Due to the historical importance of Borough Market, it was decided that as much of the old frame as possible should be re-used in the re-construction of the market roof. The new market should provide all the aesthetic qualities that would be expected of a newly built structure, while retaining its historic features.
From the inception stage of the project it was clear that the cast iron roof, which formed the entrance to Three Crowns Square, had to be retained as much as possible. The roof, supported by its 14 columns, had suffered from years of neglect where maintenance had not been carried out and also contained asbestos mainly in the gaskets to the glazed components.
Collaboration between Network Rail, the Borough market trustees, the architect and Skanska resulted in a plan to incorporate the old cast-iron frame and combine it with sections of new-build steel structure to create a modern, new space for the market to move back into following the works. Skanska set up regular meetings with local voluntary organisations, resulting in maximum credit being scored in the Historic Environment section of CEEQUAL.
Surveys and planning
The first step was to undertake a full structural, dimensional and intrusive survey so that previous assumptions, made in the design stage, could be verified and the condition of the various elements assessed. The project also procured specialists from the Museum of London Archaeology team to carry out a complete recorded survey of the roof prior to its dismantling. This has ensured that a standing building record was prepared for the public archive. The deconstruction method was then fully developed and thus the roof was successfully dismantled with extreme care. The original architectural specification called for bolted connections in lieu of the original riveted method. Skanska, in conjunction with a specialist contractor, proposed that the original connection method of riveting could be utilised thus not only preserving the detail, appearance and original intent of the structure, but also ensuring these traditional construction methods are kept alive.
Demolishing the existing roof
The initial phase of the works which involved the demolition of the roof was an especially difficult operation given the condition of the existing roof. Large sections of the frame were corroded and no longer structurally sound, while various additions to the structure over the years made the disassembly more complex. The need to carry out the demolition without causing any damage to the historic members was also a challenging task.
To achieve the successful demolition of the roof, a specialist contractor with experience in cast-iron structures was brought in to carry out the works. Structural assessments were conducted for each section of framework, and the members were sequentially removed and transported off site to be refurbished.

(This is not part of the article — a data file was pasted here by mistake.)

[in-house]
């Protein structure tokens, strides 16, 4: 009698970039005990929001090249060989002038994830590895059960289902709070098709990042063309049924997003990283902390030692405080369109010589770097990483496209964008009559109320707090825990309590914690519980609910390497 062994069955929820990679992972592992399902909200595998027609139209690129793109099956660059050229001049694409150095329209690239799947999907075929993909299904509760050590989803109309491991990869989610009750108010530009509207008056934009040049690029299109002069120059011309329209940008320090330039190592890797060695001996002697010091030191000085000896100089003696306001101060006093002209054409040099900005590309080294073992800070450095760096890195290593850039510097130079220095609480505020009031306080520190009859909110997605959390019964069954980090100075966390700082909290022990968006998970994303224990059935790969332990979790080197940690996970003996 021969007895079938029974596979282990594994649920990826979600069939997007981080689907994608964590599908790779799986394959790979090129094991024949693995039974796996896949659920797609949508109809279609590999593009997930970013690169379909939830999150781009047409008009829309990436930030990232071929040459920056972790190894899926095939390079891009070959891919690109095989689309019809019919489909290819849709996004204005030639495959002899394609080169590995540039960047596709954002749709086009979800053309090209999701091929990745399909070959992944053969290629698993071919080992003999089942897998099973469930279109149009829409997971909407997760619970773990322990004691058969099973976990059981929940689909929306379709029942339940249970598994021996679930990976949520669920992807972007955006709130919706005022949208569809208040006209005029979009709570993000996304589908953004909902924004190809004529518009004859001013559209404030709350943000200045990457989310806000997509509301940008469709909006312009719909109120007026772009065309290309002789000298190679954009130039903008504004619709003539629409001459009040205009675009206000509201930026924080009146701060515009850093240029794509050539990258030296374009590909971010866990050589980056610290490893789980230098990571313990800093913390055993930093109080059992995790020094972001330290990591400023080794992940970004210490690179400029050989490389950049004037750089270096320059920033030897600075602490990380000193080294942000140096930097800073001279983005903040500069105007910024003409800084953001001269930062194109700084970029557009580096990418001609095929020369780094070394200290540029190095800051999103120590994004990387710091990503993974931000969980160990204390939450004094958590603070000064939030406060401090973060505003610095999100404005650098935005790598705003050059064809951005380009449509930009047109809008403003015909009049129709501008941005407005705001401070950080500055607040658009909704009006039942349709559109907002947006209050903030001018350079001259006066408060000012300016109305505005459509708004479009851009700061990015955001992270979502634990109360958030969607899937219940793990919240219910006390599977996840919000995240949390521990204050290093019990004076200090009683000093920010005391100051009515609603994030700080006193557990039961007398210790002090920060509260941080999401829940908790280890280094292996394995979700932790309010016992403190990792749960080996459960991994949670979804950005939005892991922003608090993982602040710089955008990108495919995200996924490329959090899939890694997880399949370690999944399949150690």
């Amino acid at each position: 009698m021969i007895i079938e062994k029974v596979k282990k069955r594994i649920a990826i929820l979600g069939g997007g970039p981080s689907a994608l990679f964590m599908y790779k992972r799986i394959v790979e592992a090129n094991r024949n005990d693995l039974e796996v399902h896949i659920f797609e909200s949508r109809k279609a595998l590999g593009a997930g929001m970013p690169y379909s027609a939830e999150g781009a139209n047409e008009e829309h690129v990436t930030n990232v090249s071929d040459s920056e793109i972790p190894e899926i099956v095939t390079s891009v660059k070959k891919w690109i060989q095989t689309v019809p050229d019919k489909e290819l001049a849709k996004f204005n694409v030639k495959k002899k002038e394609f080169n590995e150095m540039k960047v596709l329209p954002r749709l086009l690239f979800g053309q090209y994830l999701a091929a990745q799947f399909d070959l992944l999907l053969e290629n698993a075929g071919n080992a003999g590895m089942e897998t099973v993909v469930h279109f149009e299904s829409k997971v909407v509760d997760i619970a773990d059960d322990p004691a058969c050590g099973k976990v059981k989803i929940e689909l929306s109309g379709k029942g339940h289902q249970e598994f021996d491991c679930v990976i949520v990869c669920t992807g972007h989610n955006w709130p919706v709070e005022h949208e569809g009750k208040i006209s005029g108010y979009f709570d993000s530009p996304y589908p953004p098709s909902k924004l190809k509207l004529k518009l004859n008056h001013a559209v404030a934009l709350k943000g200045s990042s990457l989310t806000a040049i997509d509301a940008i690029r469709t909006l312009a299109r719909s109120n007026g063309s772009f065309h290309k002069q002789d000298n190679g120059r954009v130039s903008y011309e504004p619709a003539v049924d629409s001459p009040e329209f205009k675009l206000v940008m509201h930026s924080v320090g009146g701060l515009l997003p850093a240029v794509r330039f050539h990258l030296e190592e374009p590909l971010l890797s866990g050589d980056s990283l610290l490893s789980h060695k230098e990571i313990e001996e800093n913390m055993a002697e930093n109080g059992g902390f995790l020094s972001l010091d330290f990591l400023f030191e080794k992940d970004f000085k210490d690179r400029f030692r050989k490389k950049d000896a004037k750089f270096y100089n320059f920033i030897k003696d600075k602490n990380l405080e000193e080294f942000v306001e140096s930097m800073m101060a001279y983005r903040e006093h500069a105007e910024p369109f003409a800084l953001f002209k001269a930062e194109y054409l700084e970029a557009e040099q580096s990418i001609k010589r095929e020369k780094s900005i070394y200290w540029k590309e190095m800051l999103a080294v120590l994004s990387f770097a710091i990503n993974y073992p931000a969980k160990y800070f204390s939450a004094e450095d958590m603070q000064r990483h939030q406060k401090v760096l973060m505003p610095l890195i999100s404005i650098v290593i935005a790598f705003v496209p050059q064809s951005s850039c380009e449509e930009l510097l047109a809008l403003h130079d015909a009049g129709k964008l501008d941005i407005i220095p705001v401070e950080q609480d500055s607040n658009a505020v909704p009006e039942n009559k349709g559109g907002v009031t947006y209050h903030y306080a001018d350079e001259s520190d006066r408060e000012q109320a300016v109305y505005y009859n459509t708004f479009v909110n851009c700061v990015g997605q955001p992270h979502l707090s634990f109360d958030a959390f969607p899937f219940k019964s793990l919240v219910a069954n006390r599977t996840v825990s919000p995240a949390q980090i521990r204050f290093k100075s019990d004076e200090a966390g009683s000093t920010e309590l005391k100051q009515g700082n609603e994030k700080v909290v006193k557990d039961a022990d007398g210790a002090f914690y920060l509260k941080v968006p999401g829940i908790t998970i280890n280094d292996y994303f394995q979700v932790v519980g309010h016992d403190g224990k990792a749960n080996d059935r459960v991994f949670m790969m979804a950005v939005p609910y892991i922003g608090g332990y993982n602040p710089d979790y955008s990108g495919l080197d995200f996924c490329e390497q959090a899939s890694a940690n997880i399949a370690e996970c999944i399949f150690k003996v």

Testing old members for structural integrity
Further testing of the roof members was carried out off site. Corroded or damaged areas were cleaned up and tested for thickness and structural integrity. Members that were too badly damaged were discarded, while others were repaired or strengthened with the addition of new steel members. Finally a picking list was produced of the available historic members to be incorporated into the final design. The members could then be blasted and cleaned up and re-painted, ready to be re-integrated into the new roof structure.
Re-erecting the roof
The roof could not simply be re-erected as it was in the past. The old cast-iron members no longer conform to modern loading conditions, and the requirement for access and maintenance capability required significant strengthening of the structure with new steel members. The challenge involved with this strengthening was to create a structure which conformed to modern standards without taking away from, or overshadowing, the historic features of the roof. The success of the project would depend on how well the new members could be blended in with the old.
Preserving archaeological remains
During the excavation at 11-15 Borough High Street, Railway Approach, and the Wheatsheaf (sites opposite and adjacent to the market), the team uncovered items of high historical significance. At 11-15, a significant Roman building was unearthed (thought to be a bathhouse) and in order to preserve the building in situ, the team redesigned the foundations of the building. The discovery was so significant, it was been put forward for scheduling by the Local Authority. In the vaults of Railway Approach and the foundations of the Wheatsheaf the project uncovered and filled 6 boxes of animal bone, 16 boxes of Roman pottery, 19 boxes of building material (providing a deeper insight to the construction methods of the Romans), as well as various metal trinkets, glass, and painted plaster. The pottery was given to the Museum of London to be put on display – and holds a record of 48 hours from discovery to display! Skanska and Network Rail produced information posters to be displayed on the site hoarding, informing the public of the findings.
Preserving the Wheatsheaf
The route of the new viaduct bisected the historic Wheatsheaf pub. Instead of demolishing the entire building, the upper floors were removed to allow the viaduct to pass through, whist preserving the public house and the listed circular wooden bar.
Network Rail and Skanska have proven to the community that all efforts were made to maintain areas and structures of significant historical importance while improving the rail network in central London, whilst minimising disruption to local business and residents. The project has shown that while upgrades to the rail network are an essential part of improving London’s transport system, it does not need to be at the expense of the local communities.
Assessors: Liz Wood-Griffiths (Network Rail) and Victoria Burnham (Skanska);
Verifier: Catherine Arotsky (Rickaby Thompson Associates Ltd)
Note: This case study was first published by CEEQUAL in December 2013. Some words and phrases have been updated for historical consistency.